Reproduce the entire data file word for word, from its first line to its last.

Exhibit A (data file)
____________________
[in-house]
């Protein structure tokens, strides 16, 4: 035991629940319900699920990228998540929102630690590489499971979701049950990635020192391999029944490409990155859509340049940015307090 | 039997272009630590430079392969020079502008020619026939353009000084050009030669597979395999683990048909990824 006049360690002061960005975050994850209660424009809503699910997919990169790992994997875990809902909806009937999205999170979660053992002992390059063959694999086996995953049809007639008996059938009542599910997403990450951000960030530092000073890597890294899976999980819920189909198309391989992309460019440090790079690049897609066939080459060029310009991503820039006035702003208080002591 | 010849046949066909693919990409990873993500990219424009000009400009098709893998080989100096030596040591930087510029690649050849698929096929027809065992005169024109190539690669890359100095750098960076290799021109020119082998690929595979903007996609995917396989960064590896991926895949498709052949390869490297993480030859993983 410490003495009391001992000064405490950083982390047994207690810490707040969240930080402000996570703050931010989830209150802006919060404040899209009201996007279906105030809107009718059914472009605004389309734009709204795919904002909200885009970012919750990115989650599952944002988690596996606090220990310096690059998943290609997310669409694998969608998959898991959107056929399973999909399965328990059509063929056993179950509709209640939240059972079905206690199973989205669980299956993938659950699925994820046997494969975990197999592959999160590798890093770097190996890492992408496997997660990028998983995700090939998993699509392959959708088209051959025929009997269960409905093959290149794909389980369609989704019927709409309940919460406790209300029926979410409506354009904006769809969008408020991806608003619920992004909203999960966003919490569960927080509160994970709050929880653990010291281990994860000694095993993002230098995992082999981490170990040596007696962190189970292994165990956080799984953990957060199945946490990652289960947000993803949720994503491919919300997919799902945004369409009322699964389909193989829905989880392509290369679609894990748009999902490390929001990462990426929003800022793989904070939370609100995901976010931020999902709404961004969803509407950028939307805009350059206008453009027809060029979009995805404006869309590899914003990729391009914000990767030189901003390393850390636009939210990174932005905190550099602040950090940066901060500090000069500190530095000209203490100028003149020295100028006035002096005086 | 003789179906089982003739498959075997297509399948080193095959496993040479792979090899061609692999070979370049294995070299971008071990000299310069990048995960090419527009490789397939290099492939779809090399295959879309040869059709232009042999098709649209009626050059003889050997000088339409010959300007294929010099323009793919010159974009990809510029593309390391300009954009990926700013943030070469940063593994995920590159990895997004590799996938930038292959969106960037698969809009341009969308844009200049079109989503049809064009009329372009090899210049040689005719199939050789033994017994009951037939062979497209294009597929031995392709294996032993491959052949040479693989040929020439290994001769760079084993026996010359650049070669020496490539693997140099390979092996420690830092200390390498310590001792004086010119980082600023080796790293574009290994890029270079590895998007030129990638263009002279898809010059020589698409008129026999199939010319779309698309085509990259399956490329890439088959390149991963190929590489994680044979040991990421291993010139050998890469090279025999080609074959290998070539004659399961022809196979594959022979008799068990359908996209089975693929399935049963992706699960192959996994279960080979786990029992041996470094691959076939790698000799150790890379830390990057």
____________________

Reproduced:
[in-house]
């Protein structure tokens, strides 16, 4: 035991629940319900699920990228998540929102630690590489499971979701049950990635020192391999029944490409990155859509340049940015307090 | 039997272009630590430079392969020079502008020619026939353009000084050009030669597979395999683990048909990824 006049360690002061960005975050994850209660424009809503699910997919990169790992994997875990809902909806009937999205999170979660053992002992390059063959694999086996995953049809007639008996059938009542599910997403990450951000960030530092000073890597890294899976999980819920189909198309391989992309460019440090790079690049897609066939080459060029310009991503820039006035702003208080002591 | 010849046949066909693919990409990873993500990219424009000009400009098709893998080989100096030596040591930087510029690649050849698929096929027809065992005169024109190539690669890359100095750098960076290799021109020119082998690929595979903007996609995917396989960064590896991926895949498709052949390869490297993480030859993983 410490003495009391001992000064405490950083982390047994207690810490707040969240930080402000996570703050931010989830209150802006919060404040899209009201996007279906105030809107009718059914472009605004389309734009709204795919904002909200885009970012919750990115989650599952944002988690596996606090220990310096690059998943290609997310669409694998969608998959898991959107056929399973999909399965328990059509063929056993179950509709209640939240059972079905206690199973989205669980299956993938659950699925994820046997494969975990197999592959999160590798890093770097190996890492992408496997997660990028998983995700090939998993699509392959959708088209051959025929009997269960409905093959290149794909389980369609989704019927709409309940919460406790209300029926979410409506354009904006769809969008408020991806608003619920992004909203999960966003919490569960927080509160994970709050929880653990010291281990994860000694095993993002230098995992082999981490170990040596007696962190189970292994165990956080799984953990957060199945946490990652289960947000993803949720994503491919919300997919799902945004369409009322699964389909193989829905989880392509290369679609894990748009999902490390929001990462990426929003800022793989904070939370609100995901976010931020999902709404961004969803509407950028939307805009350059206008453009027809060029979009995805404006869309590899914003990729391009914000990767030189901003390393850390636009939210990174932005905190550099602040950090940066901060500090000069500190530095000209203490100028003149020295100028006035002096005086 | 003789179906089982003739498959075997297509399948080193095959496993040479792979090899061609692999070979370049294995070299971008071990000299310069990048995960090419527009490789397939290099492939779809090399295959879309040869059709232009042999098709649209009626050059003889050997000088339409010959300007294929010099323009793919010159974009990809510029593309390391300009954009990926700013943030070469940063593994995920590159990895997004590799996938930038292959969106960037698969809009341009969308844009200049079109989503049809064009009329372009090899210049040689005719199939050789033994017994009951037939062979497209294009597929031995392709294996032993491959052949040479693989040929020439290994001769760079084993026996010359650049070669020496490539693997140099390979092996420690830092200390390498310590001792004086010119980082600023080796790293574009290994890029270079590895998007030129990638263009002279898809010059020589698409008129026999199939010319779309698309085509990259399956490329890439088959390149991963190929590489994680044979040991990421291993010139050998890469090279025999080609074959290998070539004659399961022809196979594959022979008799068990359908996209089975693929399935049963992706699960192959996994279960080979786990029992041996470094691959076939790698000799150790890379830390990057």